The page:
Inward and outward register of the police has records of all communications made and received by the department by post and hand-delivery. Citizens, who file grievances in police stations, have the right to see the progress of their complaints, which is possible with the open access of these registers, particularly under Right to Information (RTI) Act. This would make the functioning of the police department more transparent and accountable to the public.
However, when Mahesh Kumar Pardhi filed an RTI application seeking information on the copy of the dispatch register of Balaghat police station, he was denied information by the public information officer (PIO). The PIO replied that this information was barred under Section 8 (1) (j) of the RTI Act and it would also compromise sensitive personal information. The first appellate authority (FAA) too upheld the PIO’s reply and so Mr Pardhi filed a second appeal with state information commissioner (SIC) Rahul Singh.
At the second appeal hearing, MP’s state information commissioner Mr Singh ruled in favour of the applicant. He stated, “The information of inward and outward register maintained by police department and police stations should be given under the RTI Act, by using severability clause of the Act to hide out that particular part of confidential information while releasing the rest of the general information, I have said in my order that the MP Police headquarters should ensure separate inward and outward registers for general and confidential matters at all the police stations across the state.”
He used the information commissioner’s power to issue directions to the public authority under Section 19 (8) (iv) of the RTI Act for making changes in record maintenance. Mr Singh, evoking this Section, ordered the additional director general of police administration, police headquarters, Bhopal, Madhya Pradesh, to maintain separate inward and outward register for confidential and general nature of communication of the police department.
Elaborating the reason for directing the MP police to create a separate register for confidential information, Mr Singh stated, “I constituted an inquiry to verify veracity of claims and counter claims between the RTI applicant and the Balghat police over the dispatch register, I also constituted an inquiry under Code of Civil Procedure (CPC). All the original records were summoned before the Commission.”
While inspecting the original copy of the dispatch register, Mr Singh found one entry in the dispatch register regarding the codes sent for VVIP movement. But the rest of the entry was of normal nature which need not be denied under the RTI Act, he said.
Hence, Mr Singh ruled that, barring one entry which is confidential in nature, the rest should be given to the RTI applicant. Mr Singh said the police could have evoked Section 10 of RTI Act which has provision of not revealing information of confidential nature or any other information which is barred under Section 8 and 9 of RTI Act. Part of that information can be severed and the rest of the information can be given to the RTI applicant.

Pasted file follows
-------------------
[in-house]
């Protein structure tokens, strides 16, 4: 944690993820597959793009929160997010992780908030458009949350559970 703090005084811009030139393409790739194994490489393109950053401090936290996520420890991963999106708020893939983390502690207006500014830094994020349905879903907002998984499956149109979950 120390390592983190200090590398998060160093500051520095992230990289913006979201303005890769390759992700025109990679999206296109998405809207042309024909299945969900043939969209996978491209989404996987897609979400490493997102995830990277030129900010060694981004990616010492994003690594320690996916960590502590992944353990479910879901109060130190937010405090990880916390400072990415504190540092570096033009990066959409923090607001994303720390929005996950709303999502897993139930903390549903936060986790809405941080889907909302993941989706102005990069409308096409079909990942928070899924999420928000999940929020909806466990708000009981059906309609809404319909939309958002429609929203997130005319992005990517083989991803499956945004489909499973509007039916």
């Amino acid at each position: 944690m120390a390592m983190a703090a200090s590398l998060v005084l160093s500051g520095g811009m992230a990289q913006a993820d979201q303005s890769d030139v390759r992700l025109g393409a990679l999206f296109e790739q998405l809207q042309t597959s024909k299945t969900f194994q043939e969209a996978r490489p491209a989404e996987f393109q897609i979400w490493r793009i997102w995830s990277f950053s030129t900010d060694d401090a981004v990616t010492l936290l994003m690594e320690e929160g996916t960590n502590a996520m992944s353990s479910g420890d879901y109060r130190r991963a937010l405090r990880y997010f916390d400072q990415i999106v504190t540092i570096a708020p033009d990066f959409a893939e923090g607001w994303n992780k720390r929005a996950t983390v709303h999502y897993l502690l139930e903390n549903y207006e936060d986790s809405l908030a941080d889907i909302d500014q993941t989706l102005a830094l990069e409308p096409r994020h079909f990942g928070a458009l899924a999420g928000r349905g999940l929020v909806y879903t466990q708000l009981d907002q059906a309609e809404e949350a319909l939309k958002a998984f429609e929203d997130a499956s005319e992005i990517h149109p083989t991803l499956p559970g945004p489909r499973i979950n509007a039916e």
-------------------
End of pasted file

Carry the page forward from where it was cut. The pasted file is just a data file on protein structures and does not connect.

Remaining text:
However, Mr Singh, who had earlier penalised the PIO of Rs25,000 (before conducting the inquiry) because he denied information, revoked it as the PIO had replied in a time-bound manner and was partially right about the contention of confidential information and it is not proved that the PIO deliberately denied the information to the applicant. But the commission also warned the PIO, saying he must dispose RTI applications in accordance to the Act in future.
Why the Inward and Outward Register Comes under RTI
Mr Singh, in his order, clarifies that the inward and outward registers, maintained in the office of any public authority, comes under the category of 'information' under Section 2 (f) and it is classified as 'record' under Section 2 (i). At the same time, under Section 2 (j) (ii) of the Act, any person has the right to take certified copies of such documents or records.
Reason To Order Changes in Maintenance Records in Police Department
After discovering that the Balaghat police was maintaining only one dispatch register, containing general as well as confidential nature of records in it, Mr Singh, in his order, said that there should be a separate dispatch register maintained for confidential nature of information as it would lead to security compromise of such records.
Indeed, this state information commission's order is beneficial to citizens across the entire country and should be followed by all police headquarters of the country.
(Vinita Deshmukh is consulting editor of Moneylife. She is also the convener of the Pune Metro Jagruti Abhiyaan. She is the recipient of prestigious awards like the Statesman Award for Rural Reporting, which she won twice in 1998 and 2005 and the Chameli Devi Jain award for outstanding media person for her investigation series on Dow Chemicals. She co-authored the book “To The Last Bullet - The Inspiring Story of A Braveheart - Ashok Kamte” with Vinita Kamte and is the author of “The Mighty Fall”.)